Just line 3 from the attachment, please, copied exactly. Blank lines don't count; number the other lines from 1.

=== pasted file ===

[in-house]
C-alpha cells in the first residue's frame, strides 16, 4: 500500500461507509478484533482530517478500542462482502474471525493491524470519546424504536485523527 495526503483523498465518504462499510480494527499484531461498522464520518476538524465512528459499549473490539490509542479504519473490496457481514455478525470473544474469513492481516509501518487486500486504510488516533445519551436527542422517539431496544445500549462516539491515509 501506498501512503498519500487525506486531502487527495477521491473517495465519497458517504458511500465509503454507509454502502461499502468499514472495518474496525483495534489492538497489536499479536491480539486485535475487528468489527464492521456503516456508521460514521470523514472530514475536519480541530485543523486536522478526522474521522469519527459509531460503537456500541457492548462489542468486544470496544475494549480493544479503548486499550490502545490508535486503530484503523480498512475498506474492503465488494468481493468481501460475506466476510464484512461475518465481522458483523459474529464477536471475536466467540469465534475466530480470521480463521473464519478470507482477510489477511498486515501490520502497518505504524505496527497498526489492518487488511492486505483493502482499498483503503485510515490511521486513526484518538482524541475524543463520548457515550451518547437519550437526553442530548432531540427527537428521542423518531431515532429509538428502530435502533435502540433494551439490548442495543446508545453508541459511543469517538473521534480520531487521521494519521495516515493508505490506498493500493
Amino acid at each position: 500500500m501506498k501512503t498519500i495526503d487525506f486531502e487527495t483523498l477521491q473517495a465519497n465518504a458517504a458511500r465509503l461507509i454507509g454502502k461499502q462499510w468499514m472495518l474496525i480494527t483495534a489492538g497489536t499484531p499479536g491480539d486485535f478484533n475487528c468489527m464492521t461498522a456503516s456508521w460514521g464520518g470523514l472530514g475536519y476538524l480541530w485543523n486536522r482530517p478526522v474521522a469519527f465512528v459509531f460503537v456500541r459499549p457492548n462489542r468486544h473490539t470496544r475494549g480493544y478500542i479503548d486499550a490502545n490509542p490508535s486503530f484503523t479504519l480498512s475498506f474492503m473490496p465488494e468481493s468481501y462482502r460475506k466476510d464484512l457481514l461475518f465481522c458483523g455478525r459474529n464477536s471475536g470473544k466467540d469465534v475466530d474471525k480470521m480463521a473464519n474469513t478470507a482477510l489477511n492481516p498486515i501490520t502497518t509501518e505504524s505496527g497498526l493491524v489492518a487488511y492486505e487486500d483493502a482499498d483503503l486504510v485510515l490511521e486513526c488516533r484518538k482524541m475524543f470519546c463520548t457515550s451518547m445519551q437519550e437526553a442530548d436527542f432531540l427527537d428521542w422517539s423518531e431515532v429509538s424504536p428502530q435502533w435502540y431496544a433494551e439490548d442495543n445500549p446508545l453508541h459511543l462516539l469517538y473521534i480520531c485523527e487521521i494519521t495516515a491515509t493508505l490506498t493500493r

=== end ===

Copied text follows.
Amino acid at each position: 500500500m501506498k501512503t498519500i495526503d487525506f486531502e487527495t483523498l477521491q473517495a465519497n465518504a458517504a458511500r465509503l461507509i454507509g454502502k461499502q462499510w468499514m472495518l474496525i480494527t483495534a489492538g497489536t499484531p499479536g491480539d486485535f478484533n475487528c468489527m464492521t461498522a456503516s456508521w460514521g464520518g470523514l472530514g475536519y476538524l480541530w485543523n486536522r482530517p478526522v474521522a469519527f465512528v459509531f460503537v456500541r459499549p457492548n462489542r468486544h473490539t470496544r475494549g480493544y478500542i479503548d486499550a490502545n490509542p490508535s486503530f484503523t479504519l480498512s475498506f474492503m473490496p465488494e468481493s468481501y462482502r460475506k466476510d464484512l457481514l461475518f465481522c458483523g455478525r459474529n464477536s471475536g470473544k466467540d469465534v475466530d474471525k480470521m480463521a473464519n474469513t478470507a482477510l489477511n492481516p498486515i501490520t502497518t509501518e505504524s505496527g497498526l493491524v489492518a487488511y492486505e487486500d483493502a482499498d483503503l486504510v485510515l490511521e486513526c488516533r484518538k482524541m475524543f470519546c463520548t457515550s451518547m445519551q437519550e437526553a442530548d436527542f432531540l427527537d428521542w422517539s423518531e431515532v429509538s424504536p428502530q435502533w435502540y431496544a433494551e439490548d442495543n445500549p446508545l453508541h459511543l462516539l469517538y473521534i480520531c485523527e487521521i494519521t495516515a491515509t493508505l490506498t493500493r